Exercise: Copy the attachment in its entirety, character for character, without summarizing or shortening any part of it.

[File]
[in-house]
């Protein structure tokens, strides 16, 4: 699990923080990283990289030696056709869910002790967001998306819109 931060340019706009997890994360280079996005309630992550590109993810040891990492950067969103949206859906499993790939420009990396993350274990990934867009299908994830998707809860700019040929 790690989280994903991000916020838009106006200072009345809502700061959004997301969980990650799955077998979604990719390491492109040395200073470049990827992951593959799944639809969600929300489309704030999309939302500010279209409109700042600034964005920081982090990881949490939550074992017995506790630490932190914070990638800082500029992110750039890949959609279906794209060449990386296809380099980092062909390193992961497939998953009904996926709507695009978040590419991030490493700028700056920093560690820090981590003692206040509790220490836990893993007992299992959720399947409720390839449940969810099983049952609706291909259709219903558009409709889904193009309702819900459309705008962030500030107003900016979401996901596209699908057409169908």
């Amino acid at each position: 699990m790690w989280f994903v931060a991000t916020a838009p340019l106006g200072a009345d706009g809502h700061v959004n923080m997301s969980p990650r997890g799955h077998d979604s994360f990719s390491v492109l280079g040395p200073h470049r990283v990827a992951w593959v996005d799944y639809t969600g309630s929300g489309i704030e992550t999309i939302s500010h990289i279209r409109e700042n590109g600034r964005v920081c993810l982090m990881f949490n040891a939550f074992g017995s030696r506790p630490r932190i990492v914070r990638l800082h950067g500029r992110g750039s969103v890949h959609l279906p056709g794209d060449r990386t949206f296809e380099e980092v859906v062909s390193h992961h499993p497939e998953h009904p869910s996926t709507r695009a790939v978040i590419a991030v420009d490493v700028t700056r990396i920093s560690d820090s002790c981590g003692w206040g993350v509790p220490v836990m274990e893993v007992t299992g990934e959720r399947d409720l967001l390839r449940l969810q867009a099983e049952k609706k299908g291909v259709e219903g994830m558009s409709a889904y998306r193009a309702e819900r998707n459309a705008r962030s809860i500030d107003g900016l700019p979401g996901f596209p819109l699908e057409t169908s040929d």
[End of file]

[in-house]
């Protein structure tokens, strides 16, 4: 699990923080990283990289030696056709869910002790967001998306819109 931060340019706009997890994360280079996005309630992550590109993810040891990492950067969103949206859906499993790939420009990396993350274990990934867009299908994830998707809860700019040929 790690989280994903991000916020838009106006200072009345809502700061959004997301969980990650799955077998979604990719390491492109040395200073470049990827992951593959799944639809969600929300489309704030999309939302500010279209409109700042600034964005920081982090990881949490939550074992017995506790630490932190914070990638800082500029992110750039890949959609279906794209060449990386296809380099980092062909390193992961497939998953009904996926709507695009978040590419991030490493700028700056920093560690820090981590003692206040509790220490836990893993007992299992959720399947409720390839449940969810099983049952609706291909259709219903558009409709889904193009309702819900459309705008962030500030107003900016979401996901596209699908057409169908």
């Amino acid at each position: 699990m790690w989280f994903v931060a991000t916020a838009p340019l106006g200072a009345d706009g809502h700061v959004n923080m997301s969980p990650r997890g799955h077998d979604s994360f990719s390491v492109l280079g040395p200073h470049r990283v990827a992951w593959v996005d799944y639809t969600g309630s929300g489309i704030e992550t999309i939302s500010h990289i279209r409109e700042n590109g600034r964005v920081c993810l982090m990881f949490n040891a939550f074992g017995s030696r506790p630490r932190i990492v914070r990638l800082h950067g500029r992110g750039s969103v890949h959609l279906p056709g794209d060449r990386t949206f296809e380099e980092v859906v062909s390193h992961h499993p497939e998953h009904p869910s996926t709507r695009a790939v978040i590419a991030v420009d490493v700028t700056r990396i920093s560690d820090s002790c981590g003692w206040g993350v509790p220490v836990m274990e893993v007992t299992g990934e959720r399947d409720l967001l390839r449940l969810q867009a099983e049952k609706k299908g291909v259709e219903g994830m558009s409709a889904y998306r193009a309702e819900r998707n459309a705008r962030s809860i500030d107003g900016l700019p979401g996901f596209p819109l699908e057409t169908s040929d």